Despatch Date Module – part 9: Add field to ‘My Account’

Despatch Date Module – part 9: Add field to ‘My Account’

In this post, we are going to add our newly created despatch date field to the customer’s ‘My Account’ area for any orders they have made. For this, we’ll take a similar approach to the one taken in part 2 of this series, when we set up the layout for the field within Magento Admin.

Here’s an image of how we want the despatch date field to appear for an order within ‘My Account’.


When we set up layout in ‘Admin’ (in part 2), we built a template (phtml file) containing the despatch date, and we amended an existing template to make it a container template for our new template. We want to follow that approach again here for ‘Frontend’. In the diagram you can see these templates in red where fields.phtml is the template we need to create, and info.phtml is an existing template that we need to amend. Also shown in red is local.xml, the layout file that we’ll need to create and shown in orange are the new directories we need.


When we set up layout within ‘Admin’, we specified a new layout file (despatchdate.xml) in Admin’s only layout directory, and we had to tell Magento that is was there within our module’s config.xml using <adminhtml> <layout>. By contrast, in ‘Frontend’, we store local.xml in our theme layout directory ‘app/design/frontend/default/mytheme/layout’ separate from the core files in ‘app/design/frontend/base/default/layout’. And unlike ‘Admin’, in Frontend we won’t need to specify the location of local.xml in config.xml, because Magento will automatically look for a file name local.xml after applying all other layout to a page.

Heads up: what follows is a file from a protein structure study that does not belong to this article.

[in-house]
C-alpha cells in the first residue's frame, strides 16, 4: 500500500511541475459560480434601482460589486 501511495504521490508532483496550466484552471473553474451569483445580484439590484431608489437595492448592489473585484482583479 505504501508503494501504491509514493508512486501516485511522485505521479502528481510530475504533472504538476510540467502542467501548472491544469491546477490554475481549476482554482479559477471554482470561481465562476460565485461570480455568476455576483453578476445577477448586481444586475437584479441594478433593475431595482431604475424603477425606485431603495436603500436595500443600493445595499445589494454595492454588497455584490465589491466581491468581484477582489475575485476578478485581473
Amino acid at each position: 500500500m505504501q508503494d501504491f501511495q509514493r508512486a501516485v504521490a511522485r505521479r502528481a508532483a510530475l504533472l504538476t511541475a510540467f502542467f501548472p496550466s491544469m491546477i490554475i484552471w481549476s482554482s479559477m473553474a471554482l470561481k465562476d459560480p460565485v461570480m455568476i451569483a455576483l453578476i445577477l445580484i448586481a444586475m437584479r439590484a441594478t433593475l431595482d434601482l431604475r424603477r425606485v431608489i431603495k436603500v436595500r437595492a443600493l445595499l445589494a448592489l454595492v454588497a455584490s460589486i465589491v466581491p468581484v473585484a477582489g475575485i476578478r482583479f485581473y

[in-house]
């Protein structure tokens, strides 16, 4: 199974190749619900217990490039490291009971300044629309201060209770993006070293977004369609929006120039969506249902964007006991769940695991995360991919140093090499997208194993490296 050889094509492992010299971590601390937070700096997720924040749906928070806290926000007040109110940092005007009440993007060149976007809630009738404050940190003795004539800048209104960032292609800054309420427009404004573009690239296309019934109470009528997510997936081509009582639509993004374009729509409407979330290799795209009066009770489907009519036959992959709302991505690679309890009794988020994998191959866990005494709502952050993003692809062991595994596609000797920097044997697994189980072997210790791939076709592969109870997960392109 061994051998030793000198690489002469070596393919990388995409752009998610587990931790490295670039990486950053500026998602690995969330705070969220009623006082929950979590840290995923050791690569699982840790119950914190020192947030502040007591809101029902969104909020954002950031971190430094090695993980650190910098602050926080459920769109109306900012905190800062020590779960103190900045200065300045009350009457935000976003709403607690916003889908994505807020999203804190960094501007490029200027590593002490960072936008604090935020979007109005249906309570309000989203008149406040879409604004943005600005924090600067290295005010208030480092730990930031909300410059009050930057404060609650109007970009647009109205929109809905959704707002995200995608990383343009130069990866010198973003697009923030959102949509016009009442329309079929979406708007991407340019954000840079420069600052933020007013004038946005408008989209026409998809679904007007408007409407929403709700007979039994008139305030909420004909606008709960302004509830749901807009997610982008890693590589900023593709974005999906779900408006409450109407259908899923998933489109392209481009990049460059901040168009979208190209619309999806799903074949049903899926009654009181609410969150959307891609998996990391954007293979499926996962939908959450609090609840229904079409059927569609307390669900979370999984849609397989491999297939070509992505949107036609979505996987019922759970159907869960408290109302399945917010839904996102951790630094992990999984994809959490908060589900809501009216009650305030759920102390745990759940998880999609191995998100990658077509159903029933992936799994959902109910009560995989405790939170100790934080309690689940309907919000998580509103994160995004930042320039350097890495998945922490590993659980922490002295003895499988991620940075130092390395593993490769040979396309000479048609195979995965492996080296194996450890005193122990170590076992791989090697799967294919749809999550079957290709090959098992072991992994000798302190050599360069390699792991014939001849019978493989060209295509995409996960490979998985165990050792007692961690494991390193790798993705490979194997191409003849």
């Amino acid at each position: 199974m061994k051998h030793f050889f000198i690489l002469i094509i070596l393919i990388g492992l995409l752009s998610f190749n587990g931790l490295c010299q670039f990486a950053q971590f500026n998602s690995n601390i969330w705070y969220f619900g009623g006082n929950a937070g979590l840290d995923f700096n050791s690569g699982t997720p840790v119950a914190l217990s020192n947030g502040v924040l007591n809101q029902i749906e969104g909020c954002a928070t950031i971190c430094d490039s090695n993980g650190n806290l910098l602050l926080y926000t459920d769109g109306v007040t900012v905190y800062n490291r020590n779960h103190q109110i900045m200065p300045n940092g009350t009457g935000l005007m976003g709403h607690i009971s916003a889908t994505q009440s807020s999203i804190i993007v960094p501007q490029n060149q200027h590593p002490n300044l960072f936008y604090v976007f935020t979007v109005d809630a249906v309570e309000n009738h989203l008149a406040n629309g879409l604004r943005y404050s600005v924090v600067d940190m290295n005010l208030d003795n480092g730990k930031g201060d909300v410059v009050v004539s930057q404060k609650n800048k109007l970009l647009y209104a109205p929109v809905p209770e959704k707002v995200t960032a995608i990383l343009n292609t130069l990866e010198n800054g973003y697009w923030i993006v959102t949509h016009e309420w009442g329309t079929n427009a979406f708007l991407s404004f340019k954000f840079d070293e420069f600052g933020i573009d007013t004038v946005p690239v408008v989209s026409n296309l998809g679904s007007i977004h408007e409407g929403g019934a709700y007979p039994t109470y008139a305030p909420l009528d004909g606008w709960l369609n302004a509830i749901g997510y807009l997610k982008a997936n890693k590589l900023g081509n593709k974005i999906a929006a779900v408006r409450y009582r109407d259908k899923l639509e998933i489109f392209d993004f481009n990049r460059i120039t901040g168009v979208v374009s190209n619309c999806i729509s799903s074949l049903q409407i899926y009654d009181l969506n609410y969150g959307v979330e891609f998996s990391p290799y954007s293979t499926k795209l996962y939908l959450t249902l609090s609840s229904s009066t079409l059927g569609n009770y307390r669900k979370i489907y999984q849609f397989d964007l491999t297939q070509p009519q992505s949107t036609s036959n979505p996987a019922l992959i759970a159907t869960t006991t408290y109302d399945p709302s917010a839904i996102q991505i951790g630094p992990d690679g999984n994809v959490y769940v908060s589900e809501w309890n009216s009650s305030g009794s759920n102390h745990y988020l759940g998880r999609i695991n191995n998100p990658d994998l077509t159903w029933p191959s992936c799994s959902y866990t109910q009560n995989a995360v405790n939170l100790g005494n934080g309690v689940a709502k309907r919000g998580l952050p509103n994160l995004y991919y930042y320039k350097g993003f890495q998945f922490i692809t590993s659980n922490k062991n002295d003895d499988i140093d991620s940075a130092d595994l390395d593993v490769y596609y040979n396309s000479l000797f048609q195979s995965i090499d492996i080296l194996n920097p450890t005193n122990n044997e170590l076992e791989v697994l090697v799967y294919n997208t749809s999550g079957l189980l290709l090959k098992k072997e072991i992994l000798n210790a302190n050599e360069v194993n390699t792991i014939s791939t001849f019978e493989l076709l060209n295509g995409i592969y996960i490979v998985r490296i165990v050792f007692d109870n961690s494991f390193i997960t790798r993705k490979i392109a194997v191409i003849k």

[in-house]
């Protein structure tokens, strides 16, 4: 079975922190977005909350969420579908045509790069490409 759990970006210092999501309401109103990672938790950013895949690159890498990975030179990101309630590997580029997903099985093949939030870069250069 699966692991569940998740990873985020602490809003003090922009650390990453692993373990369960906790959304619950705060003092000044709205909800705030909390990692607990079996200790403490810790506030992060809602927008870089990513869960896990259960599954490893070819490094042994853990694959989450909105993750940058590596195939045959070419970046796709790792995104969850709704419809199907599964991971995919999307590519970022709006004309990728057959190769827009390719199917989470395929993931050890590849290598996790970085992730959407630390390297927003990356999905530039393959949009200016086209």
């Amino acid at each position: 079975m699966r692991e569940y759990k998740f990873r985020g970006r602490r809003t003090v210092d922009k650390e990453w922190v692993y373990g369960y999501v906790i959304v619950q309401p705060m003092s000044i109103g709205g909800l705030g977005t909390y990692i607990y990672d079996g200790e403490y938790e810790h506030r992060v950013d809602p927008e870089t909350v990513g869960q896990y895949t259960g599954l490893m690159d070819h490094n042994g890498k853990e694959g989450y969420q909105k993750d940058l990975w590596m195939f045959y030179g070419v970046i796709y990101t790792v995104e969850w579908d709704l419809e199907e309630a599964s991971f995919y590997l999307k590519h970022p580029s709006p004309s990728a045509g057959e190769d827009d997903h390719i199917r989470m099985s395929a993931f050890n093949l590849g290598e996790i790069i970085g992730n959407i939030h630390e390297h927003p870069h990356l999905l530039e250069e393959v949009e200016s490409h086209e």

We would still have some changes to config.xml if we needed a new block class to work with our new template, but in this post we use the existing block class that we set up in part 6 of this series, which we set up to support the new template in ‘Admin’.

OK let’s build the new template. Here’s the code for app/design/frontend/default/mytheme/template/blessthemoon/despatchdate/fields.phtml.

1  <div class=”box” id=”despatch-date-padding”>

2  <div class=”box-title”>

3  <h2><?php echo $this->__(‘Estimated Despatch Date’) ?></h2>

4  </div>

5  <div class=”box-content”>

6  <?php echo $this->getDestDate(); ?>

7  </div>

8  </div>

The important line here is line 6 in orange ‘<?php echo $this->getDestDate(); ?>’. We’ll need to make sure within our layout xml file that we link this template to the block class containing the method ‘getDestDate()’. This block class is the one created in part 6 of this series, and we used it already for our ‘Admin’ template ‘fields.phtml’ (see part 2 to refresh your memory).

In line 3 we’ve specified a heading using ‘echo $this->__()’. We looked at using this function to translate phrases in part 2 of this series under the heading ‘Building the Form’.

By inspecting the divs on the ‘My Account’ ‘Order Information’ page in our browser, we’ve used the same css classes to format our template for ‘Estimated Despatch Date’ (“box”, “box-title” and “box-content”). In addition, we’ve added the css id “despatch-date-padding” to distance this div from the ‘Shipping Method’ div above. The amendment then made in ‘skin/frontend/default/mytheme/css/styles.css’ to achieve this is shown in the following markup.